An Introduction to the Series
Judaism has always been somewhat of a romantic religion to me. Perhaps it is because it never ceases to evoke within me an authentic array of emotions, ranging from awe to love to apprehension. Through my knowledge of biblical and Talmudic tales of the nation of Israel, I would advocate that the purest love (that of the highest order) is between the Jewish nation and G-d. However, my lack of knowledge about the women in these texts is disheartening. How many female-driven biblical stories, not merely names, do I actually know? Aside from Eve and the four matriarchs — Sarah, Rebecca, Rachel, and Leah — I find that I know very little about the women from whom our Jewish nation has originated. Ask me to name the male characters whose stories I can regurgitate, and my list triples, at least. As a result, I have decided to undertake a series of articles with the aim of exposing extraordinary women from holy Jewish texts. I have chosen to title the series “Prodigious Babes of Jewish History” because many times, biblical women are primarily characterized by their relationship to men, i.e. “Wife of [male].” Therefore, there is a sense of male ownership over these women. The contemporary term “babe” connotes a sort of endearing ownership and sentimentalism over whomever is branded as such by whoever is branding. Thus, I aim to reappropriate the reductive term “babe” so as to portray these women as possessing themselves, rather than being possessed by others. I am here to relay to you their stories as relevant to the modern feminist cause, independent of their identities as wives, daughters or sisters of men but rather as wives, daughters or sisters in and of themselves.
Prodigious Babe #1: Imma Shalom
Imma Shalom, whose name translates from Hebrew and Middle Aramaic to mean “Mother of Peace,” is one of three women named in the Talmud. As is typical of these texts, she is introduced to us as the daughter of Rabban (Rabbi) Shimon ben Gamaliel, wife of Eliezer ben Hyrcanus and sister of Rabban Gamaliel II of Jabneh.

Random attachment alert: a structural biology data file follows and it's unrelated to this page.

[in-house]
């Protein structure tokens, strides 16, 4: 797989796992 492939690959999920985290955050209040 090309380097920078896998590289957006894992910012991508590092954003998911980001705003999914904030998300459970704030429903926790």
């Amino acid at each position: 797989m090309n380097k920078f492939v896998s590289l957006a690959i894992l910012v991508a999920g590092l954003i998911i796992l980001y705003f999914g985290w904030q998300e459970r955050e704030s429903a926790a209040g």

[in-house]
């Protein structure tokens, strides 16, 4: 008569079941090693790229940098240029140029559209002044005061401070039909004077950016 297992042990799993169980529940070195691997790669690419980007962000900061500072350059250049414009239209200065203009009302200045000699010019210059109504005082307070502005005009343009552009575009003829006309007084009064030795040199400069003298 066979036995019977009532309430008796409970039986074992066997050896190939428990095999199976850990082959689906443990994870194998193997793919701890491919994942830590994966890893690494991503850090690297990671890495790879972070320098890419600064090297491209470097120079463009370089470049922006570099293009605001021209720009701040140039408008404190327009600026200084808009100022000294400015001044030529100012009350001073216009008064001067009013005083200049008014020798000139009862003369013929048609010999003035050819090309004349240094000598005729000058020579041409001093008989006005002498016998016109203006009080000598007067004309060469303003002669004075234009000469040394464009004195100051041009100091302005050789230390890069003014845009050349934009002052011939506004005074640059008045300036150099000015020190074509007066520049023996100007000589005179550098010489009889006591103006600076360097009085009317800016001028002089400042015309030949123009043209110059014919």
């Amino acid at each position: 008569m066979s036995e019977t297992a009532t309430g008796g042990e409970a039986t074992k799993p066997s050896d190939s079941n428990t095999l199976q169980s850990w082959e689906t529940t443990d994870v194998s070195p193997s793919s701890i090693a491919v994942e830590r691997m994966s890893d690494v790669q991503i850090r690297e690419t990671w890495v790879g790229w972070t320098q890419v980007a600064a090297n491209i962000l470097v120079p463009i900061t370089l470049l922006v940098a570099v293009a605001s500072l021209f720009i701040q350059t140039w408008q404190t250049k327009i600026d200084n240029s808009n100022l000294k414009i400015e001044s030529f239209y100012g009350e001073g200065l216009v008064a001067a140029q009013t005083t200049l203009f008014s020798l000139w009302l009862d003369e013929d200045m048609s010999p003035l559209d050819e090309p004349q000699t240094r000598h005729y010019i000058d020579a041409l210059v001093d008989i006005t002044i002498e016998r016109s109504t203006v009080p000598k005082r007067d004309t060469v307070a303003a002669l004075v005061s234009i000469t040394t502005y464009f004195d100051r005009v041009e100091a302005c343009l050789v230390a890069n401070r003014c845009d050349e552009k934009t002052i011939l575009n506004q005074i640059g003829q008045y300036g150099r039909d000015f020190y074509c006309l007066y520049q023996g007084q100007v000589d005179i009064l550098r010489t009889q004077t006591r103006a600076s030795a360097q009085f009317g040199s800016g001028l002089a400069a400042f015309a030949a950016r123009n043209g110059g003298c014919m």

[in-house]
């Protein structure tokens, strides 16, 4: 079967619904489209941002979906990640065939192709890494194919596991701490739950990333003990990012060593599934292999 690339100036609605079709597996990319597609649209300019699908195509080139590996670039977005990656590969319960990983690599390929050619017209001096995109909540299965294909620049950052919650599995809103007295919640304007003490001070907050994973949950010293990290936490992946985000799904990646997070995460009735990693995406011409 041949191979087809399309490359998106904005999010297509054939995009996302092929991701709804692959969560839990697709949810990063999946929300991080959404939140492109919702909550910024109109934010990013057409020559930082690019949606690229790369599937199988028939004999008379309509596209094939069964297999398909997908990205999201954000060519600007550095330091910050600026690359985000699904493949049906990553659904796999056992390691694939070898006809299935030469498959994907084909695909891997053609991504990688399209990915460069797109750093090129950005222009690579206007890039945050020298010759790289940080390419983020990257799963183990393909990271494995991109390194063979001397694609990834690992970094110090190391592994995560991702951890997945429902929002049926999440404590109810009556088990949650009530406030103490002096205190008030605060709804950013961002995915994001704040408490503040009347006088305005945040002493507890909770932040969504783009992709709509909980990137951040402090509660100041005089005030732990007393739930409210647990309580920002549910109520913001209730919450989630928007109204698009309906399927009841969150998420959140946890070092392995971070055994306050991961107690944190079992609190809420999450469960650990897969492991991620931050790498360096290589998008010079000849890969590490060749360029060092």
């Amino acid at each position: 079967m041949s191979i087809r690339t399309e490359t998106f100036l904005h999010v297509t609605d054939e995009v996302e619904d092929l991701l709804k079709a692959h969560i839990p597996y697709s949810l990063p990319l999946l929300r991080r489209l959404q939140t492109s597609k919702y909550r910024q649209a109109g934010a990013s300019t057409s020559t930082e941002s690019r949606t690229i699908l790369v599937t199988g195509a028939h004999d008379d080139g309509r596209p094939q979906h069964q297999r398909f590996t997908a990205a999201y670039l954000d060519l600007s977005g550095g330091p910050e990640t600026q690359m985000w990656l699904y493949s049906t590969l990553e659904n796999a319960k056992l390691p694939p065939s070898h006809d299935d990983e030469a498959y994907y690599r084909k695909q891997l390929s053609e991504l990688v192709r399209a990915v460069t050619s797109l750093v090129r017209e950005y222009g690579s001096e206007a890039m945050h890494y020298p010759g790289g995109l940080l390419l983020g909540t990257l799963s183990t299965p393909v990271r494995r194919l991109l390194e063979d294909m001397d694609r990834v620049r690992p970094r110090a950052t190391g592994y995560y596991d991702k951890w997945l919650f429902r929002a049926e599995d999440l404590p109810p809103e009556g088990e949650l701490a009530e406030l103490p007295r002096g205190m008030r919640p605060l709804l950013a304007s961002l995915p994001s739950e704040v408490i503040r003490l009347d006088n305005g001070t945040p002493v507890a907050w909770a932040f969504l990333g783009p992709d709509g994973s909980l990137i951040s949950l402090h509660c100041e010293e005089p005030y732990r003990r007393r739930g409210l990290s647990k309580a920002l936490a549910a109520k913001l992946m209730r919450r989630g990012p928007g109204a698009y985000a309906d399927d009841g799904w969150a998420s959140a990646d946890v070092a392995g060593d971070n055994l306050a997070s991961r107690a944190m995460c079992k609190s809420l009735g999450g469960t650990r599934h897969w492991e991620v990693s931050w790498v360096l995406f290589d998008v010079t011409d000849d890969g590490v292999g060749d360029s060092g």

Imma’s extraordinariness stems from her intellectual capacities and her unabashed participation in men’s discussions. In essence, Imma treats herself as an equal to men, and rightfully so.
A notable instance of Imma’s intellectual prowess is mentioned in the Babylonian Talmud, when she is asked why her husband and she have such beautiful children (Ned. 20b). She attributes this fact to her husband’s modesty during intercourse, which she describes in surprising detail. This is notable for two reasons: firstly, a woman speaking so openly about her sex life is unusually risqué; and secondly, her answer implicitly advocates for the proper treatment of women in marital relations.
Another occasion in which Imma displays her wit and boldness is documented in the Jewish Encyclopedia (1904): upon hearing a skeptic taunt her brother, “Your God is not strictly honest, or He would not have stolen a rib from sleeping Adam” (Gen. ii. 21), Imma interjects. She asks the skeptic to call for a constable, and when prompted why, she explains, “We were robbed last night of a silver cruet, and the thief left in its place a golden one.” The bewildered man responds incredulously that he would want that thief to come by regularly, to which Imma replies, “And yet you object to the removal of the rib from sleeping Adam! Did he not receive in exchange a woman to wait on him?”
This anecdote portrays Imma as a woman of perspicacious nature who has an incredible sense of a woman’s worth. On the surface, her response seems to depict women as submissive beings who are created to please men. However, upon closer inspection of Imma’s words, it becomes evident that she is making a point that men are incapable without women. Even in this incident, it is she, not her brother, who puts the skeptic in his place, and all while maintaining respectful demureness in getting her point across.
In short, Imma Shalom is a prodigious babe for her authentic courage, as well as her embodiment of feminist virtues of intellect, autonomy, and will.